"How will you use your leisure and fortune today?" This is written on a card that sits on my dining room table, again on my kitchen cabinet, and, in a slightly different formulation, on the mirror in my bedroom. I was asked the other day what it means, and was reminded that, what can seem so obvious to one is not clear at all to others.
If you are reading this, you are blessed by leisure and fortune. If you did not go to bed hungry for lack of food, you are blessed by leisure and fortune. If, indeed, you went to bed in a bed in a house, you are blessed by leisure and fortune. If you had a break from work today, you are blessed by leisure and fortune. If you own a TV, a radio, a phone, a car, more clothes than you need, have heat, indoor plumbing, and electricity, you are blessed with leisure and fortune.
So often, however, we take all this for granted. We don't think about the fact that the water that comes out of our faucet is a small miracle unavailable to a sixth of the world's population. We hate our jobs. We bemoan our bills. We complain about the cost of holiday presents. We complain about gas mileage, mortgage payments, and our schedules busy with engagements, meetings, errands, parties, and concerts. We pay money for the gym, and whine about having to go take our flaccid, overfed, underworked bodies to "work out."
Please understand that I'm not in anyway saying these things to stir up guilt. I don't feel guilty to have any of these things. That they are in my life is an act of grace and the result of karma. The question is not whether I should feel bad about my blessings (how ridiculous), but how I will use them. Whether I will cherish them and employ them in the service of others, or if I will twist them into burdens to be grudgingly borne? Think about it--a billion people in the world would probably die of gratitude if they could walk from their heated, comfortable bedroom into a bathroom where they could relieve themselves in a sanitary toilet, wash their hands with soap and clean water, brush their teeth and swallow water that would not give them dysentery. Yet we drag ourselves from bed, complaining that the room isn't warm enough and that the gas bills are so high, thoughtlessly go through the motions of our morning rituals, complaining that it takes the water too long to get hot, thinking about all the rest of the crap we have to do today, dreading donning our multiple layers of clothes, shoveling our sidewalks, and getting ourselves to work.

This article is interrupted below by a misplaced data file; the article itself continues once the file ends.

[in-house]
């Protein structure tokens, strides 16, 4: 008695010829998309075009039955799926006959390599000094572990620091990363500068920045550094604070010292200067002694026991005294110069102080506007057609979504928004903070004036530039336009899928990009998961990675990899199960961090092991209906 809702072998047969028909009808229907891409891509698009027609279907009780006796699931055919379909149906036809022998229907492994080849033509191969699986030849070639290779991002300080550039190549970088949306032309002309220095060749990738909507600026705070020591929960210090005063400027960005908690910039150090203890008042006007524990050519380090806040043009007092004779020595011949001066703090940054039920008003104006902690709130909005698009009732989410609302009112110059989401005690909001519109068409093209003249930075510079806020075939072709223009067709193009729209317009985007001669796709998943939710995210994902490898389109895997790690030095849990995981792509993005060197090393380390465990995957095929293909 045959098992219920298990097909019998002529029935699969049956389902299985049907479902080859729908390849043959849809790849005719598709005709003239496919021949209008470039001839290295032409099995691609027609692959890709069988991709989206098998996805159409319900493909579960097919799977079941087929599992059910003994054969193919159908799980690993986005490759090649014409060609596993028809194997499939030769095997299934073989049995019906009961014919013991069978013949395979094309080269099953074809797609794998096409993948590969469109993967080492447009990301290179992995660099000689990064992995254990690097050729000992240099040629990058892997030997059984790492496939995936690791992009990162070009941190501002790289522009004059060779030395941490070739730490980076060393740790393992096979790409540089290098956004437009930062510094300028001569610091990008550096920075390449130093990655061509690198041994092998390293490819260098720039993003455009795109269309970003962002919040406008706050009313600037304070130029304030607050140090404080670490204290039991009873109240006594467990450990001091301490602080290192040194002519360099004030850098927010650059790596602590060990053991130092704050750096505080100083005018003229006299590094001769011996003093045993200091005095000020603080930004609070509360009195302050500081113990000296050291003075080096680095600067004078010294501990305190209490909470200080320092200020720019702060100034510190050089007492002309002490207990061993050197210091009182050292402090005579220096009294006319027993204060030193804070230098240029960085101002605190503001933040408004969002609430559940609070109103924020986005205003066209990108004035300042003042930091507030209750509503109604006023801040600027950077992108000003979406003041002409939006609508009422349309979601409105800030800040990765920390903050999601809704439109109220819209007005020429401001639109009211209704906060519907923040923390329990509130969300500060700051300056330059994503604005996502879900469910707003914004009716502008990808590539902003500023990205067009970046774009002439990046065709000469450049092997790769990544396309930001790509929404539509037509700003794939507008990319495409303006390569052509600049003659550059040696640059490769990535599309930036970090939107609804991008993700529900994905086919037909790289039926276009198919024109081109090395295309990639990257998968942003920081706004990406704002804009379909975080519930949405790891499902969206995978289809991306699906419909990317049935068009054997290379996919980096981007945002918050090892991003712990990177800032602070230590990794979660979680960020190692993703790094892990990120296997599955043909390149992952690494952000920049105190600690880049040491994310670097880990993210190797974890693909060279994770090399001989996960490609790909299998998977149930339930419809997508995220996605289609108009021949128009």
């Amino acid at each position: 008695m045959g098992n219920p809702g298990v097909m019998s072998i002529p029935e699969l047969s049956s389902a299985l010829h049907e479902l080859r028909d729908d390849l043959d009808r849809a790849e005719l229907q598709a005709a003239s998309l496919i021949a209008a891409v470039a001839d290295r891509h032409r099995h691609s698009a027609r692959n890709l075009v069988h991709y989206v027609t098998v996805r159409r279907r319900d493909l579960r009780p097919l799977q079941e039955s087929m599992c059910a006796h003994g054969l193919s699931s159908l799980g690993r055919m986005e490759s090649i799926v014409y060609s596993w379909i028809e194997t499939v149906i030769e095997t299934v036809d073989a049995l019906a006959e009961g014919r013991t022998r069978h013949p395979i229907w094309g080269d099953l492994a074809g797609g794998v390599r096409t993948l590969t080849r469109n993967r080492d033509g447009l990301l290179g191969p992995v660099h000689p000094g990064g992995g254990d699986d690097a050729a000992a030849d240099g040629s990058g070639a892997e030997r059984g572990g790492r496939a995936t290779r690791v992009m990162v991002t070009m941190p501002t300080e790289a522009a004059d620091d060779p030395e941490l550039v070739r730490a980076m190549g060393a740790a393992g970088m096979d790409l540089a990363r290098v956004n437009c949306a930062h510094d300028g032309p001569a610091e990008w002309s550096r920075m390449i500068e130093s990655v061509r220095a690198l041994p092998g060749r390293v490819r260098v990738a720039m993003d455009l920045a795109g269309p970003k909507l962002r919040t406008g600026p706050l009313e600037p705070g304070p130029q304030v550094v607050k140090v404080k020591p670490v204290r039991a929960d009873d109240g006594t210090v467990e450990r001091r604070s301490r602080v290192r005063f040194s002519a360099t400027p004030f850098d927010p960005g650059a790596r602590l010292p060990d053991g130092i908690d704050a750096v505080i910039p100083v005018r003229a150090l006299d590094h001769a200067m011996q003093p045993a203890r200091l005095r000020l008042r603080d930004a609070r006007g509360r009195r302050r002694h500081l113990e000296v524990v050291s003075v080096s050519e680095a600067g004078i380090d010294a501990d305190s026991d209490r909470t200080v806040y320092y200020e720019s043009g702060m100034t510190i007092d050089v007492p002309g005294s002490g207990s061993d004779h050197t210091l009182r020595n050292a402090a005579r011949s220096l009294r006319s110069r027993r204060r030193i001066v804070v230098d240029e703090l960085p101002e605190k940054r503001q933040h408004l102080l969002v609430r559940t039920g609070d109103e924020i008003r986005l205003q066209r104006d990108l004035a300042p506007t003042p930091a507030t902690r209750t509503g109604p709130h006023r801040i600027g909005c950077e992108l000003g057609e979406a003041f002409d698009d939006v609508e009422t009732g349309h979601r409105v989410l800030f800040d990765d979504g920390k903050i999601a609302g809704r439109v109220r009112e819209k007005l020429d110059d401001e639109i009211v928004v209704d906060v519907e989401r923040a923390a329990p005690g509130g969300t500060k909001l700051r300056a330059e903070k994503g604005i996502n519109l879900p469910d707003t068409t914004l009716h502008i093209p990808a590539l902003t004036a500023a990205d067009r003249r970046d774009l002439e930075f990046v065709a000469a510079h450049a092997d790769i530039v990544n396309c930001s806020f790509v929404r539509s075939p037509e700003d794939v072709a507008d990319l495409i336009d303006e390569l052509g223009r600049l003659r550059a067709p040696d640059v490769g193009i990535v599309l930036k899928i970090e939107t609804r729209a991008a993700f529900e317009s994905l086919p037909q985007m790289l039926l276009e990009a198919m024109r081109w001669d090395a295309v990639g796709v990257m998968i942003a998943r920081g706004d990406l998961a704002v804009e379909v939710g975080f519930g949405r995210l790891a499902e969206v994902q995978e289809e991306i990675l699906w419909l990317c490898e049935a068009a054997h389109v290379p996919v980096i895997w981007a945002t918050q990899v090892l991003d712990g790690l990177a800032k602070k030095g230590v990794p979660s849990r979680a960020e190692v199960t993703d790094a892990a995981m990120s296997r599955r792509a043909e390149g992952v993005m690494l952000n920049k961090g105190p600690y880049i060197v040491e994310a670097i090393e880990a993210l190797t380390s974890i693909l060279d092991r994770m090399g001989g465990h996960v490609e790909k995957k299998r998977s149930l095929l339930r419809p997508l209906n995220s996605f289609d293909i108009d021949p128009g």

I'm not saying that I like paying my bills or coming to work. I most certainly do not. I'm not saying that I don't have real problems and that addressing them isn't a struggle. But relative to many, many people, I am rich beyond belief. My modest American standard of living far surpasses that of billions of people. Billions. So what will I do with it? Is my life really so hard? Really?? Beyond the physical comforts I enjoy, I have had access to an education, to spiritual teachers, and to an abundance of undeserved love. I am a woman who can read, who can work, who has never backed down to a man, never been raped, never been hit, never been degraded for my sex, never been told that I could not ________ because "women can't do those things." To write those words breaks my heart because I know there are billions of women around the world for whom ignorance, domination, abuse, and humiliation are just the way of their lives. So how will I use my knowledge, my freedom, my voice?
Gratitude is the greatest antidote to feeling small, useless, angry, exhausted, put-out, deprived. Gratitude, when it floods the heart and soul, begets generosity, and it is generosity that gets us everything else. Abundance comes from a lack of attachment, so if you want to be full--give of yourself. Give it away. Unclench your fist--it can only hold but a tablespoon of water. Hands open in praise receive the entire river in its passing.
So how will you use your leisure and fortune today? How can you use your blessings to bless the world?